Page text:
We were in the living room, kneeling, praying the Rosary. Our family did this every night, seven nights a week, right after supper. You might say it was our way of engaging in peaceful protest. But the youngest among us was given a “bye”. My sister – not much more than a toddler as I recall, was permitted to play quietly outside for the ten minutes or so it took us to say the Rosary.
Suddenly, we heard what sounded like a baby crying – but in a strange way. The cry would get louder, then softer, then louder. My father put the praying on “Pause” and looked out the bay window from whence the crying was coming. Thinking my little sister had hurt herself, he was surprised to see that she had a stray cat by the tail and was swinging it around – thus the gradation in volume to our ears. I do believe that was the night it was determined Mary needed to be inside – if not kneeling and praying (confessing?), then sitting quietly in full view of Mom and Dad. (Disclaimer: This is my recollection. I have not verified it with my older sister. Mary would have no remembrance of this as she would have been too young – so don’t believe her if she tries to refute my eye-witness account.)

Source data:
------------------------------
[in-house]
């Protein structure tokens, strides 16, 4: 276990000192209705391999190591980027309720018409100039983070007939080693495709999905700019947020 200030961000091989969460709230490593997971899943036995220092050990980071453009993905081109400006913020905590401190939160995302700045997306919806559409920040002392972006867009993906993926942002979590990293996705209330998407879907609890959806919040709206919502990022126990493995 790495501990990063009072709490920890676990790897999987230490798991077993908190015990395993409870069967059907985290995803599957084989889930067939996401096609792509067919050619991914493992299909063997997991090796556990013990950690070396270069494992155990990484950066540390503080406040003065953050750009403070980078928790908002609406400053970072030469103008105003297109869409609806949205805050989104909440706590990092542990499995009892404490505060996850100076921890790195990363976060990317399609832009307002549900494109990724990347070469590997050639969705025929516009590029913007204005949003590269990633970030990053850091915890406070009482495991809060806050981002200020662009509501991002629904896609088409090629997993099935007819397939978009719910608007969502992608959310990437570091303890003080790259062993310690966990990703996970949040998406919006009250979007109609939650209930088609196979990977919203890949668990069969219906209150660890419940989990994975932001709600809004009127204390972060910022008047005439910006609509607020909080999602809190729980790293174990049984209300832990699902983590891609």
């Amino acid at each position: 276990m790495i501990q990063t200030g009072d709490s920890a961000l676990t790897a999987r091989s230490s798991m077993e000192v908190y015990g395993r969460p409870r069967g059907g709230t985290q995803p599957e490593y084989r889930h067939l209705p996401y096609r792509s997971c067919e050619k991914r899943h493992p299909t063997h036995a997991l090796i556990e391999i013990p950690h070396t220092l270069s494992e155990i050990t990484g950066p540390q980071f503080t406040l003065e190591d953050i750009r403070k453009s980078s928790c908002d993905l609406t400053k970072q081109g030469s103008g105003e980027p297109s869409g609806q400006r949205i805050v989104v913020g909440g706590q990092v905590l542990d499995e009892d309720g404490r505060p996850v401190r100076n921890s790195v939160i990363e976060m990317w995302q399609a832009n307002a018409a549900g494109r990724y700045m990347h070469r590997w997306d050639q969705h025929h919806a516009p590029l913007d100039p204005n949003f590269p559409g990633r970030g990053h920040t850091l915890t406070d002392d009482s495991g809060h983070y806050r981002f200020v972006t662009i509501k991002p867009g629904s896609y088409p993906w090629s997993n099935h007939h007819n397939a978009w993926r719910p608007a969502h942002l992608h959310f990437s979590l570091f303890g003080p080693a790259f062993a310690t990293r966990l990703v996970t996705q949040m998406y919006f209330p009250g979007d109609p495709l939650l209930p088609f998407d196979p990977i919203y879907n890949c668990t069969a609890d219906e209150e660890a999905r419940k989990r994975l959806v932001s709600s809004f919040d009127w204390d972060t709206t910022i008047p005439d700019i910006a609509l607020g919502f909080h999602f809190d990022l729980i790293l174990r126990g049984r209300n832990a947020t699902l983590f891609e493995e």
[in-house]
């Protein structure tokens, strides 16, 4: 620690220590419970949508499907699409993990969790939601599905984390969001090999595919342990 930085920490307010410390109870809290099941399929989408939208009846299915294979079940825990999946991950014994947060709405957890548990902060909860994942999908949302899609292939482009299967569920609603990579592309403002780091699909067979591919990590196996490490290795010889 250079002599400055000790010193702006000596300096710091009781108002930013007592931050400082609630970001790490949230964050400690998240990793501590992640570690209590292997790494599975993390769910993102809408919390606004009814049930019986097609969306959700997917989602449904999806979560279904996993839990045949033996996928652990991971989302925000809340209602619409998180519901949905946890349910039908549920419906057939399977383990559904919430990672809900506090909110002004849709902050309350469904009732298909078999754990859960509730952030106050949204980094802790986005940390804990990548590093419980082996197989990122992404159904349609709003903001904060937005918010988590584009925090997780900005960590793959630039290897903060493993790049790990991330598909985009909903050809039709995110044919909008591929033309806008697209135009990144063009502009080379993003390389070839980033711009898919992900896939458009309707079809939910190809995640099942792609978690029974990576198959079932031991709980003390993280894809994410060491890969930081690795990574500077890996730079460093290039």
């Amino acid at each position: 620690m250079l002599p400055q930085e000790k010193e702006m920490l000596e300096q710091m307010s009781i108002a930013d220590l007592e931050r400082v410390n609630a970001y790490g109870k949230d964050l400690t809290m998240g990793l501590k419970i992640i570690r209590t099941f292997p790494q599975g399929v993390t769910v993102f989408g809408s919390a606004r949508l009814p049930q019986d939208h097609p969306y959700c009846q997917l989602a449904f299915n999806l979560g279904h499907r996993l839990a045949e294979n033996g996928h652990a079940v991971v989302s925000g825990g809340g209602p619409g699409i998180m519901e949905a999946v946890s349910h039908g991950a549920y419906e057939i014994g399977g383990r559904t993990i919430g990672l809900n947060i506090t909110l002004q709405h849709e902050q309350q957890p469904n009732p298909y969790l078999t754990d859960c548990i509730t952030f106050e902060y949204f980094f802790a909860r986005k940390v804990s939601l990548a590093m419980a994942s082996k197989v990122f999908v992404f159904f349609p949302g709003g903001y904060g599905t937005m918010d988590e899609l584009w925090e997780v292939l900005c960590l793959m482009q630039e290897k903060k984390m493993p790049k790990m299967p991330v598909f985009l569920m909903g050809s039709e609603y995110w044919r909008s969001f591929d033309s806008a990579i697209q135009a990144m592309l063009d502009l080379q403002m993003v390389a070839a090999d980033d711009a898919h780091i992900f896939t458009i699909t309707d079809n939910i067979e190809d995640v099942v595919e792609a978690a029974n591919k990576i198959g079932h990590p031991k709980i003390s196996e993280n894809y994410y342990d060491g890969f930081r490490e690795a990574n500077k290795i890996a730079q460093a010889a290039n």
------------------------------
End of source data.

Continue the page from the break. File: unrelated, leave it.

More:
Lots of things bring us to our knees – of course, there’s the Lord. But also Layla, physical pain, emotional angst, awe, and proposals meant to be forever engaging. Even shooting a gun is often done down there. (For instructions how to kneel and shoot, see this “From sitting to kneeling to shoot” by Kyle Defoor.) And if you have trouble transitioning from sitting to kneeling and back again, there are special kneeling benches you can purchase – or make one for yourself.
I wonder if perhaps we could order some of those benches for folks at the White House. Kneeling in protest has long been an activity humans have participated in. It takes one out of a position of arrogance and puts one in a position of submission. Unless one is holding a gun, it renders one powerless in relation to those standing around. It suggests humility rather than pride, and of the two, we all know which precedes a fall.
Less a sign of disrespect, kneeling suggests reflection. It is a posture well suited for pondering Mystery. It enables one to see life from the perspective of the downtrodden. It also puts in stark relief the difference between yielding and tackling, between a willingness to get into the trenches with folks over against the determination to put them there.
Threats of lynching those who kneel today are as old as two thousand years. For some reason, those in power have always been most threatened by those on their knees. And just thinking on that has got me determined to spend more time down there.